This week we get down and dirty- building that well planned garden.
Over to Fi………….
Once you’ve figured out the best location for your veggie garden (did you see last week’s tips?), and whether it will be an in-ground patch or a raised bed, it’s time to build in preparation for your seedlings being ready.
There are square foot gardens, keyhole gardens, spiral gardens, rows, wicking beds, permanent raised beds and probably even more styles of beds for growing plants. It doesn’t really matter which style you choose.
What matters are things like good soil and giving plants what they need.
Soil for happy food plants
To keep it simple, plants need:
Depth of good soil at least 15 – 20cm
Aerated / uncompacted soil so they can grow roots easily – fork the ground don’t turn over
Drainage so they don’t sit in water and rot – raising or heaping beds up is helpful with this
Some moisture retention so they have a chance to drink – mulch helps with this
Acidity in a range they can cope with – Bellingen soils are acidic and fine for food plants
Food / fertility – our soils around Bellingen are fine to start, any extra is a bonus
The generic solution to any of the above not being quite right is to add organic matter.
In English that’s any shredded/chopped up plant material including manure & compost. Mix it in. There are other specific solutions for each issue, but this is the ‘eat well, get enough exercise and rest’ equivalent for soil. Do this, most other things will come right.
There’s a lot of nutrients you can add for this and that, and a lot of detailed information out there on this. Just pay attention to your plants. They will tell you if they need something with changes in the colour or shape of their leaves or weak growth. Then go to Dr Google. This is why I recommend starting with a small vege patch. There’s a lot to learn about what is normal for each plant.
Final tip, you might find the suggestion to add sand to the soil to improve drainage. This works, but too much will cook your plant roots come summer in Bellingen. Sand retains heat.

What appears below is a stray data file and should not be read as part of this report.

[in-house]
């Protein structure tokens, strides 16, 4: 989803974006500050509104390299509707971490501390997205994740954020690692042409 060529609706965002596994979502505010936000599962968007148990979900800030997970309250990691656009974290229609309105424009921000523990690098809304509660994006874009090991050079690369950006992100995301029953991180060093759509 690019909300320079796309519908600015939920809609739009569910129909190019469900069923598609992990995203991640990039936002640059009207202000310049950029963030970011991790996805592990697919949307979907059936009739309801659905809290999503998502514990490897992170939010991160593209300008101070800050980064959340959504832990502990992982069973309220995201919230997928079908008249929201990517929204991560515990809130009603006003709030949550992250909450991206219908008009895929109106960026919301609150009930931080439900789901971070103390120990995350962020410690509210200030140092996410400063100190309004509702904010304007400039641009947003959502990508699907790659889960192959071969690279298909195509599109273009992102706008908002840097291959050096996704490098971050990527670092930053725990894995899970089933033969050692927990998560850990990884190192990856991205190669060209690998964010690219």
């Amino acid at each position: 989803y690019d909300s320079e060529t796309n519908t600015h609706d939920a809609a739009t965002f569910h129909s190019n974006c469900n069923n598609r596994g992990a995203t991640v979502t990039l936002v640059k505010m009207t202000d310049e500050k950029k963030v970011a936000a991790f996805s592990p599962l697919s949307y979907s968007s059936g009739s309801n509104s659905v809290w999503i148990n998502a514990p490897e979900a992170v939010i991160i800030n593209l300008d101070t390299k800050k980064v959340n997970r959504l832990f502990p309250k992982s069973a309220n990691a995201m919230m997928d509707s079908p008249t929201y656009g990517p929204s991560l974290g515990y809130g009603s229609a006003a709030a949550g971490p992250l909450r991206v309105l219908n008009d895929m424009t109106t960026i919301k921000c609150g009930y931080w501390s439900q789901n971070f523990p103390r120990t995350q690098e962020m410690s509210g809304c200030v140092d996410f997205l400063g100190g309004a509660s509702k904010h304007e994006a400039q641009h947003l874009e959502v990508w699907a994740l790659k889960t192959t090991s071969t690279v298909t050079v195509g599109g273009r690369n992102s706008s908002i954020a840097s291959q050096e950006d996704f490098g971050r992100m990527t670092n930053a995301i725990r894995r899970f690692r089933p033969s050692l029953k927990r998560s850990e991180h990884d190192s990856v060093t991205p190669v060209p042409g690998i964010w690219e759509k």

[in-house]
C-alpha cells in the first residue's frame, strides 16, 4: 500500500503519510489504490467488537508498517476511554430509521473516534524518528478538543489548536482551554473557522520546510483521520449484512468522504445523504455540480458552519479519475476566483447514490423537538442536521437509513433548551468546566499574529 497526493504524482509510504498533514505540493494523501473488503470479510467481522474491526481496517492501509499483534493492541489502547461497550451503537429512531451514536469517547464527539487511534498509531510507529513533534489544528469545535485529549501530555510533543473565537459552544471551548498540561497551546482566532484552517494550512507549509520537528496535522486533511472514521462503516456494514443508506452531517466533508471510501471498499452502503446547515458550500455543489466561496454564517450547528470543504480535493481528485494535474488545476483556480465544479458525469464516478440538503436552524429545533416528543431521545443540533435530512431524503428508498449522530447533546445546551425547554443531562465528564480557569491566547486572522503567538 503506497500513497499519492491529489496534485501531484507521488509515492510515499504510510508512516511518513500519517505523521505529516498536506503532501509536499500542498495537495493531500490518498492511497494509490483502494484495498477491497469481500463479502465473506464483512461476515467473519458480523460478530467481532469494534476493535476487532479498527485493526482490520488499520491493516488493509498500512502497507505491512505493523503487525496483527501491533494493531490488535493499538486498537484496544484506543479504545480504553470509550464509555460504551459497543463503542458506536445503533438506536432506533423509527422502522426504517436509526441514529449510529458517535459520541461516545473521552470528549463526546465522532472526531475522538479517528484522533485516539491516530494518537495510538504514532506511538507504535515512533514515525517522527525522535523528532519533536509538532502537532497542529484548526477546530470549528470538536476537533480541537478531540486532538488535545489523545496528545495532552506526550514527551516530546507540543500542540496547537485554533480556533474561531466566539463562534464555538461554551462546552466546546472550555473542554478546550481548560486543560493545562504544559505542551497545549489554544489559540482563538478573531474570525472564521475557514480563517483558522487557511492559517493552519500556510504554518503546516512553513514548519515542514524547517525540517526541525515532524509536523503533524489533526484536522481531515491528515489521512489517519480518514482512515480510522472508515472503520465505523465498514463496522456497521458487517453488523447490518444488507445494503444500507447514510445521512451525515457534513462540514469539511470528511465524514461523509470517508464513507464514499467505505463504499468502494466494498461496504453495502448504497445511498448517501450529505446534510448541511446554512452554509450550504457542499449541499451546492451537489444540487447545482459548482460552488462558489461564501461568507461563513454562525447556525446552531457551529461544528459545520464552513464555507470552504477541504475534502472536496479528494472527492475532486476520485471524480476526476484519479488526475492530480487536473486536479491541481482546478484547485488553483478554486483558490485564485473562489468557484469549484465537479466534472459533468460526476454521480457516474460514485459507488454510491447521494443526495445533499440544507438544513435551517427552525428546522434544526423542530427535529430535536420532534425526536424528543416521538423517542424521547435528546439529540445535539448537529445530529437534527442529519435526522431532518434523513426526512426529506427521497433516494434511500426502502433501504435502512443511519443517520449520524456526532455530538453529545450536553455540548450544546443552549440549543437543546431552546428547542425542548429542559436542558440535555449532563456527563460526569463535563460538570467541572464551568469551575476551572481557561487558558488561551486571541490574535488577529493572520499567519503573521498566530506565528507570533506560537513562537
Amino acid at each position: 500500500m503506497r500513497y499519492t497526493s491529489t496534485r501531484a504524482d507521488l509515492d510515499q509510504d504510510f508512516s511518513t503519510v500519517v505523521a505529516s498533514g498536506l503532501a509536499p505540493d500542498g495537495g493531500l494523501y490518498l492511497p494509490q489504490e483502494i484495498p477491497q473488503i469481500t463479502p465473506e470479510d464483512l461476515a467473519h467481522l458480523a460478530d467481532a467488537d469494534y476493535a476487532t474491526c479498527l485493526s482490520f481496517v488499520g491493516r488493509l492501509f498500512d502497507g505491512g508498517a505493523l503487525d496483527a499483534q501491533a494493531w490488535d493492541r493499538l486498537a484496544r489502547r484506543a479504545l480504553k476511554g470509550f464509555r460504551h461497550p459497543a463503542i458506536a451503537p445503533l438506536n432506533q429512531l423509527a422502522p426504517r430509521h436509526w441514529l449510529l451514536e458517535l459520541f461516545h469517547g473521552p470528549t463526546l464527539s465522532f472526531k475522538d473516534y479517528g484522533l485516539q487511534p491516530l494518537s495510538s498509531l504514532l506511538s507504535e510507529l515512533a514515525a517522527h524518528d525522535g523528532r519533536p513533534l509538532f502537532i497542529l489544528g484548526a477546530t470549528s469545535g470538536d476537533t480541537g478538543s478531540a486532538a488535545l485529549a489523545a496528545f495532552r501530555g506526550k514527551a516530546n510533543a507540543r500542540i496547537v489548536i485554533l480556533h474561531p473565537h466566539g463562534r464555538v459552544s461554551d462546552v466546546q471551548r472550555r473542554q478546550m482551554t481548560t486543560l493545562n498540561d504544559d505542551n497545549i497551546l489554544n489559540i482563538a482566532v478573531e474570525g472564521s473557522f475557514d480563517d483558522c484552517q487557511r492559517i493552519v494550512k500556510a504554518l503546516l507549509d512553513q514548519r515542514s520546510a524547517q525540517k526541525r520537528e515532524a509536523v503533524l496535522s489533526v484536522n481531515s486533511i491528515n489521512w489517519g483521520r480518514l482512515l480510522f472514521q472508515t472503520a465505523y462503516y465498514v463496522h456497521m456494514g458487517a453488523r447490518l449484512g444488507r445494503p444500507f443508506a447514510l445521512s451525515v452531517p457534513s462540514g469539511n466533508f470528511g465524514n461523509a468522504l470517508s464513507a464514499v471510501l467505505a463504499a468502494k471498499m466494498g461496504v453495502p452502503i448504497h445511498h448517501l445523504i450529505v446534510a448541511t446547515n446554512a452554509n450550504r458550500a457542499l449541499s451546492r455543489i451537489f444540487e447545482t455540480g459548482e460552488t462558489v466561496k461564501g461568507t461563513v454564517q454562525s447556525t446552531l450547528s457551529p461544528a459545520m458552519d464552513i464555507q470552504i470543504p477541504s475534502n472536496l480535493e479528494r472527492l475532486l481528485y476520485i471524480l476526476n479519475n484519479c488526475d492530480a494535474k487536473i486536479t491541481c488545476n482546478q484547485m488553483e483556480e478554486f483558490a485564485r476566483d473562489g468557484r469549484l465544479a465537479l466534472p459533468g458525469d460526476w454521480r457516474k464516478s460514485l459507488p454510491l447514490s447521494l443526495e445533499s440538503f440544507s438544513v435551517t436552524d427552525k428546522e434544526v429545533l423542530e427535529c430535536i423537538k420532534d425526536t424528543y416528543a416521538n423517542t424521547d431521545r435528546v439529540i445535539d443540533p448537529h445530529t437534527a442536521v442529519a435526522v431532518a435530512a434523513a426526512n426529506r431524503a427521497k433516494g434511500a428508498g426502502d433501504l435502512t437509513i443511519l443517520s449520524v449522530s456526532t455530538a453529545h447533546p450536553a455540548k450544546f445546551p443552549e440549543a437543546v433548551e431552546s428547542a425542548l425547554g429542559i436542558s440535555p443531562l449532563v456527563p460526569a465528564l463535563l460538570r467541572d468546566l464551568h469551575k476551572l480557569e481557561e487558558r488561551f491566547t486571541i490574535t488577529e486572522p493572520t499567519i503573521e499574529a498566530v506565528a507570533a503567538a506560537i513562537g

Variety of plants
Plan to put in as many different kinds of plants as your space will allow. It really makes a difference. Plant what makes you happy. It doesn’t all have to be edible. Healthy gardens aren’t sterile, they are a web of complexity.
Seedlings vs weeds
It matters to have some sort of barrier to keep the grass and weeds at bay. In this climate they grow so very quickly.
If you don’t have the raised container beds with solid sides, you’ll probably end up needing to keep grass at bay with a hard barrier you can whippersnip against like brick or logs, or paths. I’ve found carpet is the quickest and most effective for paths. Wood chip breaks down here in about 6 months and is a lot of effort to wheelbarrow into place. Cardboard barely lasts that long and dangerously slides about when it’s dry. Hard edges dug down into the soil don’t seem to work that well here because the weeds are so vigorous in colonising any bare soil. Gravel paths don’t seem to stay weed free for very long in this climate. All it takes is a tiny bit of soil to blow in on top and voila, weeds! I can’t comment on concrete paths as I haven’t tried them, YET!
Starting new beds
For in-ground beds you want to start with forking the ground to aerate it and loosen any compaction. No turning sods of soil, that breaks up the structure in not a good way. Just loosen and aerate.